Catholic bishop in Missouri criticized for letter on voting
KANSAS CITY — The bishop of Kansas City-St. Joseph in Missouri is urging parishioners to vote for candidates who are anti-abortion, which some critics contend amounts to an endorsement of Republican candidates.
In a letter dated Sept. 14, Bishop James V. Johnston Jr. does not endorse a political party or specific candidates. But he says Catholic voters "would do well to weigh a candidate's position on each of these essential God-given rights that government has a duty to protect, beginning with the right to life."
Several people posted social media comments suggesting the letter was political campaigning, which violates the principle of the separation of church and state, KCUR reported. Others suggested Catholic voters need to consider several issues, not just abortion.
Cynthia Spaeth, a member of the Visitation Parish in Kansas City, said she thought the letter was an endorsement of President Donald Trump.
"I think people should follow the spirit and the letter of the law and he's not allowed to make endorsements and maintain his tax exemption," Spaeth said. "So just on that basis it was offensive."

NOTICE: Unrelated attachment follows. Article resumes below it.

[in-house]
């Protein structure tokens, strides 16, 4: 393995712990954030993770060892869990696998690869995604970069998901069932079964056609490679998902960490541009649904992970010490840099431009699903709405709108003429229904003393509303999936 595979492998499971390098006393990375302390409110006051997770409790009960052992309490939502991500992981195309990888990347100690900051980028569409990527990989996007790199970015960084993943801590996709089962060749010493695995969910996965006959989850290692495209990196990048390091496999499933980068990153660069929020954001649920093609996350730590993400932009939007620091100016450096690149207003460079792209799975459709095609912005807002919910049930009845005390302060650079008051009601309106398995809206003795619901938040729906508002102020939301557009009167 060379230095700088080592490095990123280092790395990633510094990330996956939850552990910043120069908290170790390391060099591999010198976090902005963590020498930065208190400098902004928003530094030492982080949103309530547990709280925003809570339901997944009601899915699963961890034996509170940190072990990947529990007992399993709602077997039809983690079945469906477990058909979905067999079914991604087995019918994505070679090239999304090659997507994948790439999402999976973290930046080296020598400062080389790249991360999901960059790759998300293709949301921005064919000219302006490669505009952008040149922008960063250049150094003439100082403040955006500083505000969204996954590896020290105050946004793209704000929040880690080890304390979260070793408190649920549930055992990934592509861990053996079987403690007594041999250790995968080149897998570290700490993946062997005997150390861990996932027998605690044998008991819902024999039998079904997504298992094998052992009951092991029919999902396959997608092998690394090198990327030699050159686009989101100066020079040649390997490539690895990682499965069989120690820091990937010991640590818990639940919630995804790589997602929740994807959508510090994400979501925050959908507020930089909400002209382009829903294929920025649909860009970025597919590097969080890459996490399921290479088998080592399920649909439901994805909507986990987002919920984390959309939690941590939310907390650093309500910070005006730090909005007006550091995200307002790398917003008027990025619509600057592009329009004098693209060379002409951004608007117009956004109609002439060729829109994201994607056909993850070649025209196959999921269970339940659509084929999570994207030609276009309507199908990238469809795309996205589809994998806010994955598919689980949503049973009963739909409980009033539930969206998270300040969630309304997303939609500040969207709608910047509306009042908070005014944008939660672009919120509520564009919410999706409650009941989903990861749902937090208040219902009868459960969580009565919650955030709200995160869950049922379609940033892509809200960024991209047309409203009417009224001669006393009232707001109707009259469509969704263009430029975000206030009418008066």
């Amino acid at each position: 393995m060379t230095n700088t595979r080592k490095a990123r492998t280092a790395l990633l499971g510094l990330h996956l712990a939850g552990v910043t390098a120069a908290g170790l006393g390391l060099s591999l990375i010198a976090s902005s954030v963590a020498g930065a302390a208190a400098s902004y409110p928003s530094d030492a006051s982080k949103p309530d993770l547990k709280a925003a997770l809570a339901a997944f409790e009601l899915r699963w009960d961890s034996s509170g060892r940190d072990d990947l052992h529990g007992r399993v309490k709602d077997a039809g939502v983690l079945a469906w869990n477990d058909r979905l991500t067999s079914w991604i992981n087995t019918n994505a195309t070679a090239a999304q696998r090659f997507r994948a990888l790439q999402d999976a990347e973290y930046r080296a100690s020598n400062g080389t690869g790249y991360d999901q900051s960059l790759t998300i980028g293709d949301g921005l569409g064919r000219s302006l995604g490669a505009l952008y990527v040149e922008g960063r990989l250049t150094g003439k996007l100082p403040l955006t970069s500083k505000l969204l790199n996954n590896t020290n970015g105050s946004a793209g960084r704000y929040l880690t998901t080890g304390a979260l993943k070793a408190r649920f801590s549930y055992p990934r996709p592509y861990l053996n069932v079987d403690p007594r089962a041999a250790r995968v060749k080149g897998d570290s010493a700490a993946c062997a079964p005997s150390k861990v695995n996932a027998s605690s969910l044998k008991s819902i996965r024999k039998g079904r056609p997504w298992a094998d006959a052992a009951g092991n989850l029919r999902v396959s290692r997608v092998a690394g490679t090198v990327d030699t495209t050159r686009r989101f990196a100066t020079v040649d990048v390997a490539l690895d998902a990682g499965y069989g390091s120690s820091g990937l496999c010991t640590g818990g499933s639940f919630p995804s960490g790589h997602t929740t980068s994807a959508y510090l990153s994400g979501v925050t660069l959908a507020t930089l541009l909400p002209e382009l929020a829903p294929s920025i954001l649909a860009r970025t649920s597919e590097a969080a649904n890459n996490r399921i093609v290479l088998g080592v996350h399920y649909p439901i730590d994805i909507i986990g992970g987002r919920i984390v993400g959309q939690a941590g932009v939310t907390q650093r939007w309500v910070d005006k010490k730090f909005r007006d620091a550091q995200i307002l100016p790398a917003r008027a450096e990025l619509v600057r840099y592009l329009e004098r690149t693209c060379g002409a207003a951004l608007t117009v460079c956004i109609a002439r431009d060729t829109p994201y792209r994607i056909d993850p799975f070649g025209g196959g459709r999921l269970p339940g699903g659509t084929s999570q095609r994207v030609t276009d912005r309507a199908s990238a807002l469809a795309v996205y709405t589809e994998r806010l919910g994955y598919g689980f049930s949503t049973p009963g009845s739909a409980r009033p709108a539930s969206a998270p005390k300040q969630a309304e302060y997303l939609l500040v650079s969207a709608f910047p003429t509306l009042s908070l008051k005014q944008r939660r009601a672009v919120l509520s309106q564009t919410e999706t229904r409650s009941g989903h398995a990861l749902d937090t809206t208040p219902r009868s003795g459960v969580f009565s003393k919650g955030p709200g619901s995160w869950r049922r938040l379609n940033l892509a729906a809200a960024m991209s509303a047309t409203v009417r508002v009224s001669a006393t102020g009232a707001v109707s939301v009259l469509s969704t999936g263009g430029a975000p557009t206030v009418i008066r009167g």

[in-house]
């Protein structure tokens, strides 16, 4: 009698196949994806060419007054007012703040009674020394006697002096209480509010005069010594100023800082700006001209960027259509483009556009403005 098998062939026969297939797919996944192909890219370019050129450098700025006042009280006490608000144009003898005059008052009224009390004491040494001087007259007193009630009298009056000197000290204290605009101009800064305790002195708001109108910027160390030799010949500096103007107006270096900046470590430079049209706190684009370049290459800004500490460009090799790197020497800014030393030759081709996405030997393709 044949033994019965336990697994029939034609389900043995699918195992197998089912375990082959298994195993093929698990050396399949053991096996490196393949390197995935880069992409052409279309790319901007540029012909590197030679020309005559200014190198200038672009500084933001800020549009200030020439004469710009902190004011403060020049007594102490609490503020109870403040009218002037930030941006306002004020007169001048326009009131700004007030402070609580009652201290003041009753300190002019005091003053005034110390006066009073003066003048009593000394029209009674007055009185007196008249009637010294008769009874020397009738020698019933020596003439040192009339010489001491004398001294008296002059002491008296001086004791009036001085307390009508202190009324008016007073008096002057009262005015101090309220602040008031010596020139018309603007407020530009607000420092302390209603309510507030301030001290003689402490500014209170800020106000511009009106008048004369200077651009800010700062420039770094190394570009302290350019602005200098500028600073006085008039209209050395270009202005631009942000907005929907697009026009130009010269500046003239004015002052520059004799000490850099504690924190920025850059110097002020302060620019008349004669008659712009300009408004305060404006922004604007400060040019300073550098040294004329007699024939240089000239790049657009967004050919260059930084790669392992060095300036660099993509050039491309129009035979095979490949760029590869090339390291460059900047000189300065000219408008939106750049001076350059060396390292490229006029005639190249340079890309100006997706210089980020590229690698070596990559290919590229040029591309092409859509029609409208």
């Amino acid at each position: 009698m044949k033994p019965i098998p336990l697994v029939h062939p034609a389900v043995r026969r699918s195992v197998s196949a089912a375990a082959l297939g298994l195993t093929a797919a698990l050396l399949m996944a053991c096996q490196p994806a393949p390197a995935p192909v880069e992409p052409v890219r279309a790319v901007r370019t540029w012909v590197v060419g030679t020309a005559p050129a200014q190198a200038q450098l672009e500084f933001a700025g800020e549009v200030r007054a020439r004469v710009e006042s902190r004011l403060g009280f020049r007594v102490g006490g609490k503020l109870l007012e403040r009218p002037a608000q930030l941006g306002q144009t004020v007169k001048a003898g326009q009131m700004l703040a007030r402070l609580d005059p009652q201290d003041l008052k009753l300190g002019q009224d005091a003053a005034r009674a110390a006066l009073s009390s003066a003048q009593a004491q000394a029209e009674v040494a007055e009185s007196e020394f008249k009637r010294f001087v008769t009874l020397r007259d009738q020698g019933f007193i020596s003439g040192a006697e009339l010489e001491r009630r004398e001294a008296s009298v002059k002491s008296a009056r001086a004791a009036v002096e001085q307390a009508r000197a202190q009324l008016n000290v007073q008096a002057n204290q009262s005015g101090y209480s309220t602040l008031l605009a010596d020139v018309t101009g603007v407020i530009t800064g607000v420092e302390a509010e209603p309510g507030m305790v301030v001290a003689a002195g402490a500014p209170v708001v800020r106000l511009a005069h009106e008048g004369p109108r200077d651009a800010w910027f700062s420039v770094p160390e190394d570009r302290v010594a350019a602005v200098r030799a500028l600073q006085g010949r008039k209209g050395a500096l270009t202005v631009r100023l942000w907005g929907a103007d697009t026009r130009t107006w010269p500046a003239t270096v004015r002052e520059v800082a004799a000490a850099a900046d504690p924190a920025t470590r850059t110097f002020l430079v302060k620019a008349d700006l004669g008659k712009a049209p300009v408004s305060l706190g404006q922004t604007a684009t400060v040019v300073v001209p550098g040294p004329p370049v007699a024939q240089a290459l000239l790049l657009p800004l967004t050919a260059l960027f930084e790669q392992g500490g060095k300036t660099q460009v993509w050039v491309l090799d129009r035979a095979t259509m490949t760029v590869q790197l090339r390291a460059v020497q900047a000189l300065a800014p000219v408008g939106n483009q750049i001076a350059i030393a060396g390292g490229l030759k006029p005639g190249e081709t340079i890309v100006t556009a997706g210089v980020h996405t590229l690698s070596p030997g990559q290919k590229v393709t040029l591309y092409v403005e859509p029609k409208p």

Johnston told KCUR he was only urging parishioners to vote with their conscience.
"And so I mainly wanted to begin there, to review some of the basic, fundamental understanding of what a conscience is and how do you properly form it," he said. "And if you get that right, people then can follow that and make a good decision."
The letter conforms with the position of the U.S. Conference of Catholic Bishops, who said in a letter last year that abortion is of "preeminent priority" to the church.
It also follows other Catholic leaders who have written similar letters.
Two weeks ago, Pittsburgh Bishop David Zubik urged his parishioners to vote with their conscience based on church teachings.
In September, the Rev. James Altman, a parish priest in La Crosse, Wisconsin, declared in a YouTube video that "you cannot be Catholic and be a Democrat." La Crosse Bishop William Callahan criticized Altman for entangling the church in scandal.
Roman Catholic voters are an important voting bloc in this year's election, and both parties are appealing for their votes based on their faith. Roman Catholics have voted for the winner in nine out of the last 10 presidential elections.
Democratic presidential candidate Joe Biden is a practicing Catholic but he has been criticized by some for his support of abortion rights. Trump, who identifies as Presbyterian, rarely attends church and critics say his stance on other social issues conflict with Catholic teachings.